If a loved one is struggling with drug addiction, confronting your friend or family member about their addiction can be a challenging and emotional experience. At first, it may seem easier to deny that there is even a problem or to excuse your loved one’s behavior. These denials and excuses however, will only make the problem worse. Denying or excusing a loved one’s addiction enables them to continue using drugs, which hurts themselves and others.
What is an Enabler?
No one wants their loved ones to do things that hurt themselves. However, by excusing behavior or looking the other way, you can enable an addict to continue abusing drugs or alcohol. Enablers allow substance abusers to continue using drugs without suffering the negative consequences of their actions.
Accepting the truth about a loved one’s addiction can be painful and difficult. By enabling a loved one’s drug addiction, an enabler is also able to continue living as if nothing is wrong. However, this is a short-term solution to a long-term problem. Ultimately, enabling drug abuse only leads to bigger problems. The longer loved ones continue to abuse drugs, the more difficult it will be for them to successfully quit. Enablers allow drug abusers to continue putting themselves at risk for injury, illness, and even death.
Enablers are often in denial about a loved one’s addiction. Enablers refuse to admit or recognize the warning signs of drug abuse. Facing the truth can be painful, but it is essential that individuals admit that their loved ones are suffering from a problem. Admitting that a problem exists is the first step towards helping a loved one seek help for drug addiction.
Examples of enabling behavior include:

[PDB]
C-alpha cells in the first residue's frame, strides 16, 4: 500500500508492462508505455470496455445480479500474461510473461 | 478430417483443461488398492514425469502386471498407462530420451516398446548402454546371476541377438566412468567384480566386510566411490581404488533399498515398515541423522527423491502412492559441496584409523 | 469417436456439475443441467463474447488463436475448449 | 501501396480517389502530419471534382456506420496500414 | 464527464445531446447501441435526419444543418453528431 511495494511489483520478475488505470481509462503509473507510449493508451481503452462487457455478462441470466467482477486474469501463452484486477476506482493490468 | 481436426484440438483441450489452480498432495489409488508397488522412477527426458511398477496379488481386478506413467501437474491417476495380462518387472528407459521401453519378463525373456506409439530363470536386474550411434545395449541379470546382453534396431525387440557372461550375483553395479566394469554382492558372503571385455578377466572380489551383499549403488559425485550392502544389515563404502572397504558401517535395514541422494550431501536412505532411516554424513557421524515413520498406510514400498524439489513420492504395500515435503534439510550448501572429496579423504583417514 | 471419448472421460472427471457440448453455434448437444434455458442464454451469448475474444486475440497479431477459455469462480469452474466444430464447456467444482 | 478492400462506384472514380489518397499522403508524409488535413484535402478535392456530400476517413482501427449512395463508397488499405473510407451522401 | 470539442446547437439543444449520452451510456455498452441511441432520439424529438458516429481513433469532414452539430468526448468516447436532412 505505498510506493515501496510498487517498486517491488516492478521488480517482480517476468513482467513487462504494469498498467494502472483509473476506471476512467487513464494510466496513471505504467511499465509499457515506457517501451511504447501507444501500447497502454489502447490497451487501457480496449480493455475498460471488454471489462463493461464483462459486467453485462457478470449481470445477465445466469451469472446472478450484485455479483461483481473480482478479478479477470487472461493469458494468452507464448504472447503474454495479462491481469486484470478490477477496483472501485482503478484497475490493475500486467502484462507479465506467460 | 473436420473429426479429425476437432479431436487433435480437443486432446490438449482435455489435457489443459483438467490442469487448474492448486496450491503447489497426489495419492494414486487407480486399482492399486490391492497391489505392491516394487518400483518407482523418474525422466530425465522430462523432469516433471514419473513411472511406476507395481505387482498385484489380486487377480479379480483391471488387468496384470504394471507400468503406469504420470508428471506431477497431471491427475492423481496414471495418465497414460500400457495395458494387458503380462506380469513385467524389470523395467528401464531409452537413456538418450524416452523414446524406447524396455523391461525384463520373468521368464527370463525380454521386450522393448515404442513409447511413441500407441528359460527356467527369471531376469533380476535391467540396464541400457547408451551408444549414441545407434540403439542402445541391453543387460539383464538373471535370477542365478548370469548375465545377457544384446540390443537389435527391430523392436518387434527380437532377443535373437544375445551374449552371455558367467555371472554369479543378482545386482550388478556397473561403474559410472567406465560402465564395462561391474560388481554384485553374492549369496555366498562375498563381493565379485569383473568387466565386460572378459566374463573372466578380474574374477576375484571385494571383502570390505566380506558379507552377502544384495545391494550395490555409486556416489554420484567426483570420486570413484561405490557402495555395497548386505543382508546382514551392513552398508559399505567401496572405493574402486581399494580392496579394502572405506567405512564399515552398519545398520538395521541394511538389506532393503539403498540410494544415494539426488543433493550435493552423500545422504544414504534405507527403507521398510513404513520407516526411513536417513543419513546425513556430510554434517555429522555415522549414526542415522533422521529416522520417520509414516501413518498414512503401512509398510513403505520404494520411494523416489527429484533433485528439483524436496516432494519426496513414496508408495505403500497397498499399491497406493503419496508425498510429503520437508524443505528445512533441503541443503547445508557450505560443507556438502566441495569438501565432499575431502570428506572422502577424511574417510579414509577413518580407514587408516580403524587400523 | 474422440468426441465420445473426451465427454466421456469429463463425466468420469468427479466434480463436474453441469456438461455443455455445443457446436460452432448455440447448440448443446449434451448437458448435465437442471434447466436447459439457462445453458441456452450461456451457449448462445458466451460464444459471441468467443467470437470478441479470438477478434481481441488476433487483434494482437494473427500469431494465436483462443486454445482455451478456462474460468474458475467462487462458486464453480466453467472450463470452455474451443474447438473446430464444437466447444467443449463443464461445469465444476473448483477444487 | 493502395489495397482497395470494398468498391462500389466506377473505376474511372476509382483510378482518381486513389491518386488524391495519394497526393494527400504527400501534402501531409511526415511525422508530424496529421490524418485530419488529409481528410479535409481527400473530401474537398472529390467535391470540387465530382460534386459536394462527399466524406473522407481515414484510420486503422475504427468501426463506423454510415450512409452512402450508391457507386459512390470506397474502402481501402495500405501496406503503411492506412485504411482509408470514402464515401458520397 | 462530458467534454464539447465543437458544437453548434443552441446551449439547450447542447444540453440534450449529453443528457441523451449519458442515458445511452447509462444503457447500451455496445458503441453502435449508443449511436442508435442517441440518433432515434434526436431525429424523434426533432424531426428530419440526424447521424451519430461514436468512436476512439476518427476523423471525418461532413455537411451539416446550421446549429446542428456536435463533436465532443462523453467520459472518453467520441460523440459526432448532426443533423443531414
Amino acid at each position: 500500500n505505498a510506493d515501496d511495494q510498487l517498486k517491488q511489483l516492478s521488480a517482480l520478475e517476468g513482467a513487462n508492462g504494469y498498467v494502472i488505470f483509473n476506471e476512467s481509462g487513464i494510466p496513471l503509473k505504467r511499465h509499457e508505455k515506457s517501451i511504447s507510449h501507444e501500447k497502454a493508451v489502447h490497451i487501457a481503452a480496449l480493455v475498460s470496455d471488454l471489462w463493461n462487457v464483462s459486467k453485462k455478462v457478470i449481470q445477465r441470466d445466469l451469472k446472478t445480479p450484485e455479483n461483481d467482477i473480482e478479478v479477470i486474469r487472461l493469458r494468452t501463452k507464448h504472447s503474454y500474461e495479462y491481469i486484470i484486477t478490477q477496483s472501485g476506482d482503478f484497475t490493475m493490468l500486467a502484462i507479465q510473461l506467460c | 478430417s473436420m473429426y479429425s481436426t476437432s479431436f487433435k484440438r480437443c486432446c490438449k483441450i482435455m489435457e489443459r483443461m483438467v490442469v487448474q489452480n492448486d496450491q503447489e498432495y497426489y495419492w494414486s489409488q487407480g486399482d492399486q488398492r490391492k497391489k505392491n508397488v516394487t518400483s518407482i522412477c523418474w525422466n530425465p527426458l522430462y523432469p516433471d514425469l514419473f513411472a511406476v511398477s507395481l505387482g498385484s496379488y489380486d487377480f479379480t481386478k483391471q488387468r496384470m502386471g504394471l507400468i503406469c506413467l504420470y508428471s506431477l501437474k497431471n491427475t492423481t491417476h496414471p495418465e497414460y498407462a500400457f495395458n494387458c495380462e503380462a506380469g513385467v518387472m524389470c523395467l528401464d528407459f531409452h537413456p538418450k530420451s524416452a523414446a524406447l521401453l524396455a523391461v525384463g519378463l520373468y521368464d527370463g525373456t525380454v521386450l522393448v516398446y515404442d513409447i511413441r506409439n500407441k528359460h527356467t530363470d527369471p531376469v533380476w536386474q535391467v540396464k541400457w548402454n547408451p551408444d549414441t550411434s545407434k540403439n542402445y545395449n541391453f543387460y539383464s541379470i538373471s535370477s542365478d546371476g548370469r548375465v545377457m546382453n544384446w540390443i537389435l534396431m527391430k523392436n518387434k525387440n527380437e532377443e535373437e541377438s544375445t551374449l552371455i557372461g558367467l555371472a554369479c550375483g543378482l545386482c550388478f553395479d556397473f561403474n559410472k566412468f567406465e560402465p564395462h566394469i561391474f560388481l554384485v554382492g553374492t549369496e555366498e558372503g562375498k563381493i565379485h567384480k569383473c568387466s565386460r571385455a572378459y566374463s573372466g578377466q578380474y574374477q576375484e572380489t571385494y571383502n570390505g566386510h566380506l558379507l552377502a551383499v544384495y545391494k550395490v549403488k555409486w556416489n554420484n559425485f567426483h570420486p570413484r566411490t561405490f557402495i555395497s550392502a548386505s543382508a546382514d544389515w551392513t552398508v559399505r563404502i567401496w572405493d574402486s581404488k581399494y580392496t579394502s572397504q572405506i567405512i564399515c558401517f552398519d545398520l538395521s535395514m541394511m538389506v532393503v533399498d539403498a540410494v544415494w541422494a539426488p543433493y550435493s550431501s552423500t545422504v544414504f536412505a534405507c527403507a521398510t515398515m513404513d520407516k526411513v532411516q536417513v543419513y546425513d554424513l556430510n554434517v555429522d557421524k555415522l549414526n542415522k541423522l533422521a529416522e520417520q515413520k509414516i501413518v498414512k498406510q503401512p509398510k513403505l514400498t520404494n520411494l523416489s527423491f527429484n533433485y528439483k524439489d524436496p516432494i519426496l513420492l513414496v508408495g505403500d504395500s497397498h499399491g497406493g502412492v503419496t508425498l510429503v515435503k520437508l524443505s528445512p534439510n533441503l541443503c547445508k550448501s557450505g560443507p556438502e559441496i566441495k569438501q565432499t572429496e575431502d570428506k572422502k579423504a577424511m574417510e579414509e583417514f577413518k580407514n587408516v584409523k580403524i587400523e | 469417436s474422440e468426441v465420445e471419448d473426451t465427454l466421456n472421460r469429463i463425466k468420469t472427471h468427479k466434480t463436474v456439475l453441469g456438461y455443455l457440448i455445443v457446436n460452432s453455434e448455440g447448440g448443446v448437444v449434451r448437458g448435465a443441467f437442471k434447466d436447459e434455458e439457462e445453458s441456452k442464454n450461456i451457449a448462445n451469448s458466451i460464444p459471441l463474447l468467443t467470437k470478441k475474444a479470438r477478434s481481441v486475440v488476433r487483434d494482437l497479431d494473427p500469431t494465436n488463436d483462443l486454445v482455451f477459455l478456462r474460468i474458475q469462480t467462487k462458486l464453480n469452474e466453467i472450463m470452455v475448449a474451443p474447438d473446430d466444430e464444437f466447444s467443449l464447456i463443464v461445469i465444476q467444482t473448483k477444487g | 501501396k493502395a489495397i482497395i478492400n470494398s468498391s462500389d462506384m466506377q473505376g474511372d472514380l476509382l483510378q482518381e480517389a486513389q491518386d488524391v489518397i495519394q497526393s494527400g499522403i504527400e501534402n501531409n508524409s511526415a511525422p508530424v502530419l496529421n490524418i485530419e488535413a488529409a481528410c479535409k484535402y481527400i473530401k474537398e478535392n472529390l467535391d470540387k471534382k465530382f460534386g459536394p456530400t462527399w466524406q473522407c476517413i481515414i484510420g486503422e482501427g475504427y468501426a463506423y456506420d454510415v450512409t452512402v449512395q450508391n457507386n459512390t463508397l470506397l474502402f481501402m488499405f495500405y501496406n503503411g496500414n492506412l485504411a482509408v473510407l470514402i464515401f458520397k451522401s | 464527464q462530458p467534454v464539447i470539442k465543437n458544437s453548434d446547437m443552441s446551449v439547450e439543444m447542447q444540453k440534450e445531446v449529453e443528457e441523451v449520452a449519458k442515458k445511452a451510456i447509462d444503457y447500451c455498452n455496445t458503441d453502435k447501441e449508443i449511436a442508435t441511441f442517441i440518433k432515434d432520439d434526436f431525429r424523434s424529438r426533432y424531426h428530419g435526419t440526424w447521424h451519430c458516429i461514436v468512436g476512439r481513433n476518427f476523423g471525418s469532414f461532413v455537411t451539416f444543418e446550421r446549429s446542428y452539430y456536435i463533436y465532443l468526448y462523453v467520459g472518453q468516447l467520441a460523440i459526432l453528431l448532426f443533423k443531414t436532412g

- Making excuses for an addict’s behavior to friends and family
- Bailing a loved one out after being arrested for drug possession, drunk driving, or breaking another law
- Telling an addict’s employer the addict is unable to come to work because of illness, when in reality the addict is high or suffering from a hangover/withdrawal symptoms
- Giving or loaning an addict money
- Ignoring an addict’s destructive or inappropriate behavior
- Helping an addict purchase drugs or alcohol
- Accepting an addict’s excuses, denials, or statements that they can “quit any time”
Breaking the Cycle: Stop Enabling
Admitting that a loved one has a problem can be a difficult and emotional experience. While in the short-term it may seem easier to ignore an addict’s behavior, in the long-term doing so puts their health and safety at risk. Addicts are experts at lying and manipulating others. Loved ones may go to extensive lengths to hide their addiction. It is human nature to believe the best in someone you love. However, as long as you continue to accept an addict’s lies as the truth, your loved one will continue to suffer.
The first step towards breaking the cycle of enabling and addiction is to accept that your loved one has a problem. Once you have accepted this, you can work with an addiction counselor or rehabilitation center to plan intervention help. Stop accepting your loved one’s lies, giving your loved one money, or making excuses for their behavior.
Staging an intervention can be a scary and overwhelming experience. Reach out to a drug counselor or addiction specialist for support. Remember, while it is important that you stop enabling your loved one’s addiction, you must also put your personal health and safety first. Many drug addicts can be erratic, irrational, and easily angered when under the influence. Staging an intervention is best done when your loved one is sober and not using; otherwise, your own personal safety may be jeopardized. If you ever feel unsafe because of a loved one’s addiction, remove yourself from the situation.
Let Us Help
You cannot force your loved one to seek treatment. However, by changing your behavior, you can stop enabling your loved one’s addiction and stage an intervention. This is the first step towards helping them live a productive, drug-free life. If your family member is out of control with any type of addiction and you want to get an intervention, contact Best Drug Rehabilitation.